"In all criminal prosecutions, the accused shall enjoy the right to a speedy and public trial, by an impartial jury of the state and district wherein the crime shall have been committed, which district shall have been previously ascertained by law, and to be informed of the nature and cause of the accusation; to be confronted with the witnesses against him; to have compulsory process for obtaining witnesses in his favor, and to have the assistance of counsel for his defense."
"The right to trial by jury in a criminal case resides in both Article III, Section 2 of the federal Constitution (“The Trial of all Crimes, except in Cases of Impeachment, shall be by Jury”) and the Sixth Amendment. But the right isn’t as broad as those texts might suggest, meaning that many defendants have to settle for judge trials, where the court decides whether the defendant is guilty."
The 'rub' is that some states don't consider traffic tickets and misdemeanors as 'Crimes' and the Supreme Court (SCOTUS... the Judiciary Branch... remember them?) has upheld that repeatedly:
"According to the Supreme Court, the jury-trial right applies only when “serious” offenses are at hand—petty offenses don’t invoke it. For purposes of this right, a serious offense is one that carries a potential sentence of more than six months’ imprisonment. (Baldwin v. New York, 399 U.S. 66 (1970).) If the penalty is six months or less, the crime is serious only if the sum of its penalties are weighty enough. The Supreme Court decided in one case that up to six months’ incarceration or five years’ probation, plus a $5,000 maximum fine weren’t enough to make a certain kind of DUI a serious offense. (U.S. v. Nachtigal, 507 U.S. 1 (1993).) Likewise, in another case, it decided that a first-time DUI was merely a petty offense where:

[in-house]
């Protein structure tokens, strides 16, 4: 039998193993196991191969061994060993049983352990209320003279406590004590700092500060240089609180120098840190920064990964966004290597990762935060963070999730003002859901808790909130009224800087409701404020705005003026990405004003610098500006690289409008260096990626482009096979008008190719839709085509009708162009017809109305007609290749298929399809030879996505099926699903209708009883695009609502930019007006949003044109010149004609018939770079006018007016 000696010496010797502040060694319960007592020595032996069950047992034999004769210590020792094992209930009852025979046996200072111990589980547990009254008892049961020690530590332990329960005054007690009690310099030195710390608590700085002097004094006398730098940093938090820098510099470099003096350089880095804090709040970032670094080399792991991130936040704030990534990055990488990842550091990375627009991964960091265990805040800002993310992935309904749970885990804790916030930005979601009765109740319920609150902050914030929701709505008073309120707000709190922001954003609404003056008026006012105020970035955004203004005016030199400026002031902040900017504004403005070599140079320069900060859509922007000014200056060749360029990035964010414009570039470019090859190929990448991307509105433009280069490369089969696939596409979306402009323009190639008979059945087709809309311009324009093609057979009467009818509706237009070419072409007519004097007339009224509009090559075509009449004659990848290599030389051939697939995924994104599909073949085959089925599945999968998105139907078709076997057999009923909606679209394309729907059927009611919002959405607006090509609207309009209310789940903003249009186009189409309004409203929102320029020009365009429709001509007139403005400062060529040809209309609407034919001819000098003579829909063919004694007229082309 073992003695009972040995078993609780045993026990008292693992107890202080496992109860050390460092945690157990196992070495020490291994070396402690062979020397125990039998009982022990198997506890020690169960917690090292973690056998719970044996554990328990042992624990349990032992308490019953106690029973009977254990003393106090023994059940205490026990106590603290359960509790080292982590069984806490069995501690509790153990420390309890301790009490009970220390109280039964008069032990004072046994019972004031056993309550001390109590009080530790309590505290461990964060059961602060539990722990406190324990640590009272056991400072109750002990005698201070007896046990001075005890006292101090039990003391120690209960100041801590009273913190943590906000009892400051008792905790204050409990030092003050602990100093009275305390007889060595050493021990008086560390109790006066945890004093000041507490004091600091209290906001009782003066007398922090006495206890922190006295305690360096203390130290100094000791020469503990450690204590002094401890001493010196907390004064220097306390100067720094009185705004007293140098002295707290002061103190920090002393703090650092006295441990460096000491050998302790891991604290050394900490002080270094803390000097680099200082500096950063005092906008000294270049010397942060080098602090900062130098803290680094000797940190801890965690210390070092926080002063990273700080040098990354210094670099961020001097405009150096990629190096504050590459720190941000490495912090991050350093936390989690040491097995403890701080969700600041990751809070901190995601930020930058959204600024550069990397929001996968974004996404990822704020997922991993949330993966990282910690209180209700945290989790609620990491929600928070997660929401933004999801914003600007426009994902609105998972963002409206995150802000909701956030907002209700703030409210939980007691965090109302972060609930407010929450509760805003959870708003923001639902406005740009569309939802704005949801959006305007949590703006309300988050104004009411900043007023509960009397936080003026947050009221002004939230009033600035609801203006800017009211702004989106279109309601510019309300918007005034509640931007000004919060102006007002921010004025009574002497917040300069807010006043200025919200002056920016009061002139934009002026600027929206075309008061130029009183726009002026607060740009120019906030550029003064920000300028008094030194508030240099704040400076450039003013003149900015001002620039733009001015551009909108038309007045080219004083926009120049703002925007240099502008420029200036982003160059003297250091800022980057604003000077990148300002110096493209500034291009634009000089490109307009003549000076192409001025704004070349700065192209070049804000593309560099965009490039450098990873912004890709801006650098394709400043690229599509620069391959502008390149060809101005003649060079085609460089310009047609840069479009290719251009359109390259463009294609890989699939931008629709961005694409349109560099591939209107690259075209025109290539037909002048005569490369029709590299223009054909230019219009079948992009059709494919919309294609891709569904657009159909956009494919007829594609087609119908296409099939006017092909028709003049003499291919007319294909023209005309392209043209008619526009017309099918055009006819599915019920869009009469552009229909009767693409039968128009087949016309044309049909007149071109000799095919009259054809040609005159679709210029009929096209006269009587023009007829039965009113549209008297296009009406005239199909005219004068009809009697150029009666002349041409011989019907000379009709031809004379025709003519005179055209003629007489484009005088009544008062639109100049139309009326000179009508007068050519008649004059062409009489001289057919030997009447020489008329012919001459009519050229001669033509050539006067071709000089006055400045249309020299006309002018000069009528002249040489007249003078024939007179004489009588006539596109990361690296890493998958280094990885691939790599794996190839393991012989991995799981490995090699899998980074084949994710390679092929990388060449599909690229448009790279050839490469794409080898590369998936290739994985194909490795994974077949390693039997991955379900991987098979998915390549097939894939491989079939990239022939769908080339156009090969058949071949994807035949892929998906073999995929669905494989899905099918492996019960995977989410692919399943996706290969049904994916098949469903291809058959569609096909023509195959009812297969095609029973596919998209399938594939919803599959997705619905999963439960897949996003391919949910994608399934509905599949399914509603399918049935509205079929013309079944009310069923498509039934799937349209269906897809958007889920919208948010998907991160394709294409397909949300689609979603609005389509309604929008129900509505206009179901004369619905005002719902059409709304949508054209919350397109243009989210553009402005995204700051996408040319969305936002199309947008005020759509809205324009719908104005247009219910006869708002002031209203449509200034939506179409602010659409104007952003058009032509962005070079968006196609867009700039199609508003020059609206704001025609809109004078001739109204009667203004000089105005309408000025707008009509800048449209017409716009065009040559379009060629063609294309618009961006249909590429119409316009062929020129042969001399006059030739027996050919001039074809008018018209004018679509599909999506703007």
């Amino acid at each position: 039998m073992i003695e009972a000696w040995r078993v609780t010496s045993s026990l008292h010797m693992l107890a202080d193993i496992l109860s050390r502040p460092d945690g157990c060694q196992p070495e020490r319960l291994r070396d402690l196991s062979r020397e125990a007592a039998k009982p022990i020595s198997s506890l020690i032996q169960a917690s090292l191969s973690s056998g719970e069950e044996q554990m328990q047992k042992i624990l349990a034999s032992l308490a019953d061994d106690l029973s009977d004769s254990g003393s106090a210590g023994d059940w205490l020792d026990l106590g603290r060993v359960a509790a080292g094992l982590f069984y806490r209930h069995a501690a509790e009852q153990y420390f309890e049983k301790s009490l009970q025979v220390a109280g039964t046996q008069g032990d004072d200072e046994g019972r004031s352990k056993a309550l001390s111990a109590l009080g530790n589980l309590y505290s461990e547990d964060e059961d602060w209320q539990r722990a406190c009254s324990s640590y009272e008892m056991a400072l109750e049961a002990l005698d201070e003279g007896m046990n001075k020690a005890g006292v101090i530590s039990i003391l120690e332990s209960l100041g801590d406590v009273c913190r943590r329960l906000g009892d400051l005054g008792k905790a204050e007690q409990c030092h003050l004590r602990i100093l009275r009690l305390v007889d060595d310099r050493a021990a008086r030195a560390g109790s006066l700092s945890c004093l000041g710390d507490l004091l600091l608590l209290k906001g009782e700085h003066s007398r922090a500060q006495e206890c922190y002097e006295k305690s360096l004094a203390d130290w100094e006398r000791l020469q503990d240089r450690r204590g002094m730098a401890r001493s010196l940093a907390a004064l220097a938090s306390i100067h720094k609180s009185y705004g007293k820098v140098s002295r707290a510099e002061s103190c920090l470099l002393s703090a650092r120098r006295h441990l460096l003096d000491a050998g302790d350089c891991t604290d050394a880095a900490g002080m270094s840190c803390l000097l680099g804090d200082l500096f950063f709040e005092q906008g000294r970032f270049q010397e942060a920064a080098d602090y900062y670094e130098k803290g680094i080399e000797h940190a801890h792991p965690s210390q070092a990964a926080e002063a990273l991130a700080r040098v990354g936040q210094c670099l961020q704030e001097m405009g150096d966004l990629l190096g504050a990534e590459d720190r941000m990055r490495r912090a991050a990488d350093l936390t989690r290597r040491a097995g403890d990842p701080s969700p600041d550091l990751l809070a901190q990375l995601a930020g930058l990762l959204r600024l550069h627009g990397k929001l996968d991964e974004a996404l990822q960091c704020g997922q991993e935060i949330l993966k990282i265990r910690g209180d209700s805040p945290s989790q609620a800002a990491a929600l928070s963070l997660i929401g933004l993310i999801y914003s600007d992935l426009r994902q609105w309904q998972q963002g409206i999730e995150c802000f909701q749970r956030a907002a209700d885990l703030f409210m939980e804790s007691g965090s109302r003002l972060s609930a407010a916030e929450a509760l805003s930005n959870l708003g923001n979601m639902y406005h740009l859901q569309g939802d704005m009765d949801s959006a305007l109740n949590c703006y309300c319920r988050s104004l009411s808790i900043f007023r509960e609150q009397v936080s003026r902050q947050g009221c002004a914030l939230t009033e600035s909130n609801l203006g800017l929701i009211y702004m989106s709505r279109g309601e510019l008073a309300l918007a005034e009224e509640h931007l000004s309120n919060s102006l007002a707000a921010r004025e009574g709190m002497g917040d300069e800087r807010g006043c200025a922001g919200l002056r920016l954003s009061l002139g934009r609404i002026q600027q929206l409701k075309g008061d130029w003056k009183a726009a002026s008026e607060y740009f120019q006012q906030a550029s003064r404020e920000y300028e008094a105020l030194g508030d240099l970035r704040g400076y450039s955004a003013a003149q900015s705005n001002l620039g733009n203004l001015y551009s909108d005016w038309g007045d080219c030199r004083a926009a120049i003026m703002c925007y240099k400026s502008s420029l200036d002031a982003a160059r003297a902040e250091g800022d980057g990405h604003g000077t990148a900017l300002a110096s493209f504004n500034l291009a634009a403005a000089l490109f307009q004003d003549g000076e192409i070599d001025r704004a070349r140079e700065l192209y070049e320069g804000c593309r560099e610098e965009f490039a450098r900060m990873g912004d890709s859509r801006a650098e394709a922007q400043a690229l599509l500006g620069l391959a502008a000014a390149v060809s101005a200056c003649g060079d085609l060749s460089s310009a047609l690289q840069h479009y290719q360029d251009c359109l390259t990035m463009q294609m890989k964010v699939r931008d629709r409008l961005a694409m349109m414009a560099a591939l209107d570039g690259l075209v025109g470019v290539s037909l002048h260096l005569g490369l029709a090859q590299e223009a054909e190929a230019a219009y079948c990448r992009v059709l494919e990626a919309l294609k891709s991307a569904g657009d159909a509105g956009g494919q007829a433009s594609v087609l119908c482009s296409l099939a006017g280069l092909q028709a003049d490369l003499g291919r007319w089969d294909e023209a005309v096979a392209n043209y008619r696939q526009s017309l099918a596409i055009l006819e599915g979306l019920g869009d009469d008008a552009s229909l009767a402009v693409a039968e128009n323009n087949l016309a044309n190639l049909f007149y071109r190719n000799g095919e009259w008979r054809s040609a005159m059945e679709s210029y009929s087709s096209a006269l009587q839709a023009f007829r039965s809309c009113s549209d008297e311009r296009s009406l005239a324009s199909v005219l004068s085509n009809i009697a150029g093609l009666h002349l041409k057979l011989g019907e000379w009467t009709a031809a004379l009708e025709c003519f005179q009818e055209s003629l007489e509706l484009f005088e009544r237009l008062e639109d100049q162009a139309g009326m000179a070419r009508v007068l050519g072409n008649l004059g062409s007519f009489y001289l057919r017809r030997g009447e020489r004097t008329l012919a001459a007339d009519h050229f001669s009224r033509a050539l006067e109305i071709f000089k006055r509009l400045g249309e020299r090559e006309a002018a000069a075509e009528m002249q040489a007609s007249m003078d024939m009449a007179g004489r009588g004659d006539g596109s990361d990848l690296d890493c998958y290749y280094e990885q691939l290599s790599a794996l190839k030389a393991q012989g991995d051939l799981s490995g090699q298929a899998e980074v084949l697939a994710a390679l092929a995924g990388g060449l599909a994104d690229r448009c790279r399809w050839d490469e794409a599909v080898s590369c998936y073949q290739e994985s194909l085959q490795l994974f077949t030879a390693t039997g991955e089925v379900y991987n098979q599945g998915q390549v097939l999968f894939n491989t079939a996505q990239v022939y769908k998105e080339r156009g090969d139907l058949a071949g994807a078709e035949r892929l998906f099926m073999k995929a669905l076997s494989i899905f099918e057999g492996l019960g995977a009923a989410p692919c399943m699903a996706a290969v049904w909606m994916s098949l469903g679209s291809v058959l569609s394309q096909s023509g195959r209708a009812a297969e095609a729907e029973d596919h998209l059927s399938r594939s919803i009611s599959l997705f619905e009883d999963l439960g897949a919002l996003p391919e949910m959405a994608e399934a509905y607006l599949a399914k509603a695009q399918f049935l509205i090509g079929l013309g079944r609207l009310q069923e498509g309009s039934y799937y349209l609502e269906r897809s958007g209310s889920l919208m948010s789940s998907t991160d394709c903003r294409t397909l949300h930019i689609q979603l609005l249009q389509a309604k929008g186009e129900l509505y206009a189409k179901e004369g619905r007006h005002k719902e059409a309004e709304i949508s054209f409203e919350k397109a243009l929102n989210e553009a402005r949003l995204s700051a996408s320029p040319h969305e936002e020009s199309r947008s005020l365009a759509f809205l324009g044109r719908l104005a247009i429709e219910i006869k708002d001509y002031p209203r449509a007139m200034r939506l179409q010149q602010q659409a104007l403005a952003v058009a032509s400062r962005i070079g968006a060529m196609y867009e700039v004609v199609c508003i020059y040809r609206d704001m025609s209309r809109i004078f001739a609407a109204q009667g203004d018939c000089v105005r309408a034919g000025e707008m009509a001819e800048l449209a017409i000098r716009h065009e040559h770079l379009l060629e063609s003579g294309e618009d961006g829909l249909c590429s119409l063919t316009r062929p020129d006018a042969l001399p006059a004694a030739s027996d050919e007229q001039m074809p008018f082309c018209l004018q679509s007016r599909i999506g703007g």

o the maximum imprisonment was six months
o there was an alternative penalty of 48 hours’ community service while wearing DUI-offender identification
o there was a maximum fine of $1,000
o defendants had to undergo alcohol-abuse education, and
defendants automatically lost their licenses for 90 days.
(Blanton v. City of N. Las Vegas, 489 U.S. 538 (1989).)"